Meet Pedro: Taking a close look at plant stomata

Pedro climbing in the Amazonian trees to collect data

Hello everyone, my name is Pedro.

I am a biologist and a lover of the world of plants. I first realized this during my undergrad. As an intern at the Institute of Botany of São Paulo, I participated in an ozone bio-monitoring project. Basically, it was all about exposing sensitive plants to this pollutant, ozone, in several locations around an oil refinery. After a few days of exposure, I looked at the leaves and checked if and to what degree they have injured due to the ozone. With long-term monitoring, our group could then also get an idea about the air quality with respect to ozone at different locations and how that changes over time.

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Meet Olaf: Taking care of field installations takes a village!

Olaf Kolle is responsible for field installations at ATTO.
© Martin Hertel / MPI-BGC

My name is Olaf Kolle and I am the scientific head of the Central Service Group ‘Field Experiments and Instrumentation’ at the MPI-BGC in Jena. Currently, we are 13 people in this Service Group. I myself am a meteorologist. But our group members have a wide range of backgrounds, from scientists over gardeners to engineers. This means that we have accumulated a large amount of technical and scientific expertise to plan, set up and maintain field installations.

That includes many different tasks, including designing and installing self-sufficient power supply systems and taking care of data transmission.

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Meet Hella: chasing methane sources

Hello everybody, my name is Hella van Asperen. I am a PostDoc at the Institute of Environmental Physics in Bremen (Germany), in the group of Prof. Notholt, but currently live and work in Manaus. I started my studies at Wageningen University in the Netherlands with the Bachelor program ‘Soil, Water, Atmosphere’. That I followed with a Masters in ‘Soil Science’ and ‘Earth System Science’. I really enjoyed the interdisciplinary aspect of those programs. It’s fascinating to me how different living and non-living parts of the ecosystem interact, e.g. plants and microbes with the atmosphere. As part of my Master’s project, I got to visit the University of California, Davis, to help set up an experiment focusing on soil CO2 fluxes.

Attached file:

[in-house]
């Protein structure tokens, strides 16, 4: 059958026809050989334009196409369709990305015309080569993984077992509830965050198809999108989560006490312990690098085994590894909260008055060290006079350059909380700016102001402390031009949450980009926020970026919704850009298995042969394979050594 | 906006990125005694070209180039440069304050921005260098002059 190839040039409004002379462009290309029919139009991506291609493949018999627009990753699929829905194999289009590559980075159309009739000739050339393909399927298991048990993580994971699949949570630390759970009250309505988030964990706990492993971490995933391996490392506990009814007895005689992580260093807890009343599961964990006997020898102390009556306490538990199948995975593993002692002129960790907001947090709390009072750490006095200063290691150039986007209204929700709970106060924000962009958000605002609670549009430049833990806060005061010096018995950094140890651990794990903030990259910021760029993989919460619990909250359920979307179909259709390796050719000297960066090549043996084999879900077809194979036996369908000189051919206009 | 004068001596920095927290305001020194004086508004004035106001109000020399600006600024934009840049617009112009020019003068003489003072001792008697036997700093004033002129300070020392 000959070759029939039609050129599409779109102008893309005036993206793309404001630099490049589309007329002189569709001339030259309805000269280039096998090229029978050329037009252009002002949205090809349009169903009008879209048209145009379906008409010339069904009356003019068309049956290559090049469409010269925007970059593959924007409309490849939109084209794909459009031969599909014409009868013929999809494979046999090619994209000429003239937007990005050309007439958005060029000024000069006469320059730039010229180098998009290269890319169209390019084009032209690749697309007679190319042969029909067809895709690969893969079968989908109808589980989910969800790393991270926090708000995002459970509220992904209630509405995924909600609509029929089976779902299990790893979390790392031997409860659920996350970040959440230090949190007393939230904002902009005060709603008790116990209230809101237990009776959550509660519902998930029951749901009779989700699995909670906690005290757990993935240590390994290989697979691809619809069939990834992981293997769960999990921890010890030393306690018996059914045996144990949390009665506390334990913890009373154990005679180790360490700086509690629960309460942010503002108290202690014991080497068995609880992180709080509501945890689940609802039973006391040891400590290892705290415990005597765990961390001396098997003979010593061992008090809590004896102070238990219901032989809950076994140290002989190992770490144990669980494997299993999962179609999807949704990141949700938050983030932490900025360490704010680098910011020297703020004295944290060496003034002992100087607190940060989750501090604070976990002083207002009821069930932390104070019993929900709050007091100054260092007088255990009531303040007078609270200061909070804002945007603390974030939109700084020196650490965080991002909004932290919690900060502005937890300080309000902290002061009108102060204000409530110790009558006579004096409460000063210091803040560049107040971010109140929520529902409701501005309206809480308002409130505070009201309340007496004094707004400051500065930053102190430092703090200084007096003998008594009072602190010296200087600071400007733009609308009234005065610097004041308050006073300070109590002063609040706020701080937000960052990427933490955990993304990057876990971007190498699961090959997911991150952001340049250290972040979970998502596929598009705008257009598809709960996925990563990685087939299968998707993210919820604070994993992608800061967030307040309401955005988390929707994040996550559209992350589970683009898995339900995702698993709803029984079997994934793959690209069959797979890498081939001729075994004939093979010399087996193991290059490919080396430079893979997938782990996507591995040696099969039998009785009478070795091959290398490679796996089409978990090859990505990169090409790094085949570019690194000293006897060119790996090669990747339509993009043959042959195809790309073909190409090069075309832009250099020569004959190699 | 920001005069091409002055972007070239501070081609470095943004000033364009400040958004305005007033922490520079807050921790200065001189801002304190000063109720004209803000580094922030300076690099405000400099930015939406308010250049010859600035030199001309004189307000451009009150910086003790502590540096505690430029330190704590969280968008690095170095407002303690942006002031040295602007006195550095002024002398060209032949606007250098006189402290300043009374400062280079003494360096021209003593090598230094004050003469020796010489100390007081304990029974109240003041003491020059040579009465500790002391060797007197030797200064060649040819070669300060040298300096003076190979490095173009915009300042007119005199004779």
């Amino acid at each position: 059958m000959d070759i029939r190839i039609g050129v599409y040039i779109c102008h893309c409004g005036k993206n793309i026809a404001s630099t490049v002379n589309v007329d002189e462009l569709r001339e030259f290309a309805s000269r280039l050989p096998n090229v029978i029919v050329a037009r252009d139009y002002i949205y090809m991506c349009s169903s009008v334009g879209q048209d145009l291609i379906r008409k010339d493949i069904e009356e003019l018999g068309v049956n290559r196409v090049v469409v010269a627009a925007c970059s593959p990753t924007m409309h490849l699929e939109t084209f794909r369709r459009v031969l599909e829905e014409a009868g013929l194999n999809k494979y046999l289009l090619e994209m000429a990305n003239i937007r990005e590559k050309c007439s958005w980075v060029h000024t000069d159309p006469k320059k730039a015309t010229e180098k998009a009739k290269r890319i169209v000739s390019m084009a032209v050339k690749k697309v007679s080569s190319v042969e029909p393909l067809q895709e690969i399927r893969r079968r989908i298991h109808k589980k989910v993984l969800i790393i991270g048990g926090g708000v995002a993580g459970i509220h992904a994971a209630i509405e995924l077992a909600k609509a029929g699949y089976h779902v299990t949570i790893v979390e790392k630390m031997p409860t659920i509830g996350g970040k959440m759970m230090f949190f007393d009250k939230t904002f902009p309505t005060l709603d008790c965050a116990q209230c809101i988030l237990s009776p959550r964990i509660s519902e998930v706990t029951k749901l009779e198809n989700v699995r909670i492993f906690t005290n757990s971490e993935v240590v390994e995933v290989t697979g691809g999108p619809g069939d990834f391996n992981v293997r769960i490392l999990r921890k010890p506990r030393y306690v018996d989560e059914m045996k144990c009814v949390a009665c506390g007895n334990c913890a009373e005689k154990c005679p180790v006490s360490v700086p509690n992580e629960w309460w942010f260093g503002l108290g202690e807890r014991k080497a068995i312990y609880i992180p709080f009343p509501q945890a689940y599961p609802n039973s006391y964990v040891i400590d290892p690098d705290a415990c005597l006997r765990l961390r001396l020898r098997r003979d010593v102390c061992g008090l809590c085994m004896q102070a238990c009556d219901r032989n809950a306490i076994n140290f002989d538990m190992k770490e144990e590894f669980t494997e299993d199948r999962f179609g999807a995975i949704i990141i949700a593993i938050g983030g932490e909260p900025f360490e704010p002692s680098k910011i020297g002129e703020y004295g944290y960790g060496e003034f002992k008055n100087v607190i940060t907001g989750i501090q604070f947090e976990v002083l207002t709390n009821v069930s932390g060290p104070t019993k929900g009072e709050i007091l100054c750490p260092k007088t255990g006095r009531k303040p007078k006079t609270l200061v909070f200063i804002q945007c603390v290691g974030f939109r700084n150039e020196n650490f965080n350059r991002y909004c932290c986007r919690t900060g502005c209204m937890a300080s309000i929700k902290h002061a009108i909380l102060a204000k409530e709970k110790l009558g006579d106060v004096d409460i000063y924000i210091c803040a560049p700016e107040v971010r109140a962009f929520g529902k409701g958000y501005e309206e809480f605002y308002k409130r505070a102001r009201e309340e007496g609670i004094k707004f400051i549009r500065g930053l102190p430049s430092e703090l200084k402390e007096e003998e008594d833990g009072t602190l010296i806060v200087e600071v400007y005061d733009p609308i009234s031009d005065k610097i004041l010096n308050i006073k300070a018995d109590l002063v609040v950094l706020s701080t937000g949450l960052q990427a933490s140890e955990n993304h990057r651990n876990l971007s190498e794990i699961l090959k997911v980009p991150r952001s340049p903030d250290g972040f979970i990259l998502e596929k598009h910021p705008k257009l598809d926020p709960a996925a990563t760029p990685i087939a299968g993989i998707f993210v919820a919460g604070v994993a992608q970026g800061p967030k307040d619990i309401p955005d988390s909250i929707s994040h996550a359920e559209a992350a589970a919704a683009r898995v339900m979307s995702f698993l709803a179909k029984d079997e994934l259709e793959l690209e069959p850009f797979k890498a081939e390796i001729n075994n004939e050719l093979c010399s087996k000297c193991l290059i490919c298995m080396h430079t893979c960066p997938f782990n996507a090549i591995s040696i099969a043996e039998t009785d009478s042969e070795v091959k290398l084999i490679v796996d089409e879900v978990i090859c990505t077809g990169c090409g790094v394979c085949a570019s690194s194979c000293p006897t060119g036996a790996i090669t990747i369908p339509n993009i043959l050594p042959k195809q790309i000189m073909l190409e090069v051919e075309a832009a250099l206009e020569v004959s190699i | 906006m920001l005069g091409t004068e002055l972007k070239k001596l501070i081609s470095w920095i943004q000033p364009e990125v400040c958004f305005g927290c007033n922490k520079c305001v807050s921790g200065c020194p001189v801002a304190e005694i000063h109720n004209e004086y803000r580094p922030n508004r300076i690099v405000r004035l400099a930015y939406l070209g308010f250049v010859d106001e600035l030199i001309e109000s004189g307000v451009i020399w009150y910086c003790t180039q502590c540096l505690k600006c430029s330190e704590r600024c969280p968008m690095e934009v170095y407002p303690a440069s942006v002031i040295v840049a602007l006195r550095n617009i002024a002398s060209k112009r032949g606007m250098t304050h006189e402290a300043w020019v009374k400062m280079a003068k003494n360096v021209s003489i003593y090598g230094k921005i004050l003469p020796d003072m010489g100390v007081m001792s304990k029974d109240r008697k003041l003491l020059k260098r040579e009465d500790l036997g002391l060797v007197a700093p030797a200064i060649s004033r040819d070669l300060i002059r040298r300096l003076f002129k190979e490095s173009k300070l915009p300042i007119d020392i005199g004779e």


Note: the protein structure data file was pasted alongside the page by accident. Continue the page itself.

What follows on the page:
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Meet Milena: What is the role of oxidation products of BVOCs?

Hello everybody, I am Milena Ponczek. I am a post-doc at the Laboratory of Atmospheric Physics at the University of Sao Paulo. About one year ago, I joined Prof. Artaxo’s group there.

I have a Bsc degree in Chemical Engineering from the University of Campinas, Brazil. There, my first research project was to study VOC degradation process by photocatalysis on titanium dioxide. Then, I changed my research field from applied to fundamental sciences, pursuing a Ph.D. in Atmospheric Chemistry at the University of Lyon in France. My thesis focused on laboratory studies to investigate photocatalytic properties of mineral dust aerosols.

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Meet Ana Caroline: What’s the matter with soil water?

Hi, my name is Ana Caroline, and I currently work at the ATTO Project for the INPA and the MPI-BGC. I graduated from university with a degree in Environmental Management. Afterward, I obtained a Master’s degree in Climate and Environment from INPA. At ATTO I work as a scientific assistant for the Gerd Gleixner group. I collect soil water samples to analyze some of its chemical parameters, such as pH, electrical conductivity and Dissolved Organic Carbon (DOC). For the experiment, we placed several plates in the soil to collect soil water from different depths. We collect the water in glass bottles inside a box (as pictured in the photo) the lab analysis.

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